WASHINGTON – Mercury. Gemini. Apollo.
In choosing Apollo's twin sister – and Greek goddess of the moon – as the name of the lunar return program, NASA Administrator Jim Bridenstine said it's important to showcase women's past and future contributions to the space program.
"How perfect is that?" he said during an interview with USA TODAY. "We have this diverse astronaut corps where we can actually send the first woman to the moon and name it after the twin sister of Apollo. I've been trying to communicate as much as possible to as many people who will listen that we are now the Artemis Generation."
Though not as fast as some would like, the space agency has been transitioning from male bastion to diverse workplace for decades.
Roughly a third of space shuttle program astronauts were women. The first civilian chosen for a mission was teacher Christa McAuliffe, who died when space shuttle Challenger exploded in 1986. Women have occupied leadership positions in the agency, though all 21 acting and Senate-confirmed administrators have been men.
Vice President Mike Pence's announcement during a National Space Council meeting in March that a woman would be part of the first team of astronauts to walk on the moon elevated the goal. Two months later, NASA announced that its lunar return program would bear the name of Artemis – twin sister of Apollo, whose name graced the first lunar missions.
NASA’s plans call for a lunar landing in 2028 although the Trump administration asked for extra money in next year's budget to accelerate the mission to 2024.
President Donald Trump cast doubt on those plans Friday, tweeting, “For all of the money we are spending, NASA should NOT be talking about going to the Moon – We did that 50 years ago.”
For all of the money we are spending, NASA should NOT be talking about going to the Moon - We did that 50 years ago. They should be focused on the much bigger things we are doing, including Mars (of which the Moon is a part), Defense and Science!— Donald J. Trump (@realDonaldTrump) June 7, 2019
It's been nearly 47 years since the last human walked on the lunar surface.
"When the last person walked the moon in 1972, there was no opportunity for a woman to participate," said Janet Kavandi, a three-time shuttle astronaut who directs NASA's John H. Glenn Research Center in Cleveland.
"The Artemis Generation changes that," she wrote in a column for USA TODAY. "Our nation must take the next giant leap so long promised. As a female astronaut, I followed pioneers like Sally Ride to space and helped solidify their gains. Women’s next frontier will be the moon."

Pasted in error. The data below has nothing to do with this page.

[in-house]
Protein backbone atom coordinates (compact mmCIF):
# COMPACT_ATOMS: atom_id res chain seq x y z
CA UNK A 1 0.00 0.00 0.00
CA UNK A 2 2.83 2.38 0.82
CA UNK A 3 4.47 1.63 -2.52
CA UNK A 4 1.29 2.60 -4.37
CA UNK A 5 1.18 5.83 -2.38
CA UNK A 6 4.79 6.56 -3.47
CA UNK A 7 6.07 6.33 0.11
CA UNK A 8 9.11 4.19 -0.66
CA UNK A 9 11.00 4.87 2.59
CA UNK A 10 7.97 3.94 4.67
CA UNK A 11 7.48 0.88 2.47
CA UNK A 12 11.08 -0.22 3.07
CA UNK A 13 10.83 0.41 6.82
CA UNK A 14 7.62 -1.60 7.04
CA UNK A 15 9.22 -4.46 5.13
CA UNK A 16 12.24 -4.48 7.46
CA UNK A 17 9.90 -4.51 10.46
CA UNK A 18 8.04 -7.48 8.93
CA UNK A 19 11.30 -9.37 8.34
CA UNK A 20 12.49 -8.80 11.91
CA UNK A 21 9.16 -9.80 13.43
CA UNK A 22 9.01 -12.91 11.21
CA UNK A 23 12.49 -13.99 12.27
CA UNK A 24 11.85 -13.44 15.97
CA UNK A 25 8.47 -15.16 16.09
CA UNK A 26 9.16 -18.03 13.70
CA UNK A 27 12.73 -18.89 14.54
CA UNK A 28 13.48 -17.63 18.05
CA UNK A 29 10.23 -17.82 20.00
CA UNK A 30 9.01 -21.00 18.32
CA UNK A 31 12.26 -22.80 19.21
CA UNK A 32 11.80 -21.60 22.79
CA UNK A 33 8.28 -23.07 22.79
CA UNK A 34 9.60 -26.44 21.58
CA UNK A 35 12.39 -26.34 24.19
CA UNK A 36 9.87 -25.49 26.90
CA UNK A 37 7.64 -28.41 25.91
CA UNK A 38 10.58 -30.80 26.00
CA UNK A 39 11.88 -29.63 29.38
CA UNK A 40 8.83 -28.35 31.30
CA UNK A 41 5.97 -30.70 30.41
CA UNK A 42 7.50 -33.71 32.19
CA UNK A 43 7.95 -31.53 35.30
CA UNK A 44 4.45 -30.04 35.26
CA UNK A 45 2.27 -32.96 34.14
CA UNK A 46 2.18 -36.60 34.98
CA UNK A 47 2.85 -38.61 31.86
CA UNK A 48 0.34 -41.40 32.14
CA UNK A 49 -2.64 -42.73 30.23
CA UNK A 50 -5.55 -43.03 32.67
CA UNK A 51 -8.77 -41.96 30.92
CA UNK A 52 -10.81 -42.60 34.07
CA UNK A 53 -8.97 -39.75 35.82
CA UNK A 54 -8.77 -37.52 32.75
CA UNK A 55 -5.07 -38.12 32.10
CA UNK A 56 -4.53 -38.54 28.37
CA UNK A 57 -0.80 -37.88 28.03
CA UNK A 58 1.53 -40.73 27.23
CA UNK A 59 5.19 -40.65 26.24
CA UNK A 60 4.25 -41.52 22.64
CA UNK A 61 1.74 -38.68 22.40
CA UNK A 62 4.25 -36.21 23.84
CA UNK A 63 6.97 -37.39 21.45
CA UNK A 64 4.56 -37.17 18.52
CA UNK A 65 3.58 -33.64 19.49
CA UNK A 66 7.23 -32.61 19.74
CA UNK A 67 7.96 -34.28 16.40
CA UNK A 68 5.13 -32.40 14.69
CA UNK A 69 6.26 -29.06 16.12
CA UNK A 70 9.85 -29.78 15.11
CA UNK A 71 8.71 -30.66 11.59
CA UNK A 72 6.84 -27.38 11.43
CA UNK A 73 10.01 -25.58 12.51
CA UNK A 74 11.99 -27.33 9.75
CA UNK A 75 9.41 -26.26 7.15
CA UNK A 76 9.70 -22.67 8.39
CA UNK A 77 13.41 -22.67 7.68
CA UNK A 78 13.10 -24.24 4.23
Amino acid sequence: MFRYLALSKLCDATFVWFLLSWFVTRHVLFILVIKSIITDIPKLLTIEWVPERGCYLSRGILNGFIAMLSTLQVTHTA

Ride became the first American woman in space, when she launched with four crewmates aboard Challenger in 1983.
Michael Collins, who piloted the Apollo 11 mission in 1969 that brought the first men to the moon, said it's easy to understand why women were "shortchanged" in the early days of the space program.
President Dwight Eisenhower's decision to pluck astronauts from a narrow pool of military pilots meant women were excluded automatically.
"But I think those days are clearly over. I think women definitely have an equal part with men," said Collins, who has two daughters. "In my book, women are every bit as capable as men."
John Logsdon, who founded the Space Policy Institute at George Washington University, said NASA has done a good job since Apollo to recognize gender equity. About half of new astronaut recruits are women, he said.
"I think it's in the natural order of things," he said. "In a sense, NASA is ahead of the curve in giving equal treatment between male and female."
Bridenstine said NASA's emphasis on female equality is personal to him. He wants to make sure his 11-year-old daughter, Sarah, has "every opportunity" to envision herself as an astronaut if that's what she wants to do.
"The astronauts today are not the same as the astronauts of the 1960s," he said. "This time, when we go to the moon, were taking all of America with us."
This article originally appeared on USA TODAY: Artemis Generation: NASA emphasizes role of women as it prepares for a return to the moon